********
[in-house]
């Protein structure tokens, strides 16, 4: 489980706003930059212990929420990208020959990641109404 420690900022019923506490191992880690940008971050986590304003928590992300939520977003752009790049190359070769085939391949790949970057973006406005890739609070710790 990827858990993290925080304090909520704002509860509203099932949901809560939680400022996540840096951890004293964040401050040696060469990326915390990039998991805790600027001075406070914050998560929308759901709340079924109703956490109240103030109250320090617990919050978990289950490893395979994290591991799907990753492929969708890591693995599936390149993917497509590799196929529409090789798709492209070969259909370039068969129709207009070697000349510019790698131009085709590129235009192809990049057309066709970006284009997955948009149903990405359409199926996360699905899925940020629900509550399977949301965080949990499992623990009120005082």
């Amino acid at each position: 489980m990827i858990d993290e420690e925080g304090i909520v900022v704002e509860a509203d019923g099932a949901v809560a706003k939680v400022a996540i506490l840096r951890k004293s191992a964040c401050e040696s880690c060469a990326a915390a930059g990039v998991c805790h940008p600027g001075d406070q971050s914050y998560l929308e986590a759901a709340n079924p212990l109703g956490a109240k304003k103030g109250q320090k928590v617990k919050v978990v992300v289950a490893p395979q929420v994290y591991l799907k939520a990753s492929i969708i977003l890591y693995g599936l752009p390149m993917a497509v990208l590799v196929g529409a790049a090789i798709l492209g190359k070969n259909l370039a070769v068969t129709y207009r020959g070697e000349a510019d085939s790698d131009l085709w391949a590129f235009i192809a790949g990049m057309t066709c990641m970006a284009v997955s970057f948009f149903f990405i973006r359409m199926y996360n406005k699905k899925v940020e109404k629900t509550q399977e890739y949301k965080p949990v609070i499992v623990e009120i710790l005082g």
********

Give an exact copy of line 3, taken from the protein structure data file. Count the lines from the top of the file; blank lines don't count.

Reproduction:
């Amino acid at each position: 489980m990827i858990d993290e420690e925080g304090i909520v900022v704002e509860a509203d019923g099932a949901v809560a706003k939680v400022a996540i506490l840096r951890k004293s191992a964040c401050e040696s880690c060469a990326a915390a930059g990039v998991c805790h940008p600027g001075d406070q971050s914050y998560l929308e986590a759901a709340n079924p212990l109703g956490a109240k304003k103030g109250q320090k928590v617990k919050v978990v992300v289950a490893p395979q929420v994290y591991l799907k939520a990753s492929i969708i977003l890591y693995g599936l752009p390149m993917a497509v990208l590799v196929g529409a790049a090789i798709l492209g190359k070969n259909l370039a070769v068969t129709y207009r020959g070697e000349a510019d085939s790698d131009l085709w391949a590129f235009i192809a790949g990049m057309t066709c990641m970006a284009v997955s970057f948009f149903f990405i973006r359409m199926y996360n406005k699905k899925v940020e109404k629900t509550q399977e890739y949301k965080p949990v609070i499992v623990e009120i710790l005082g």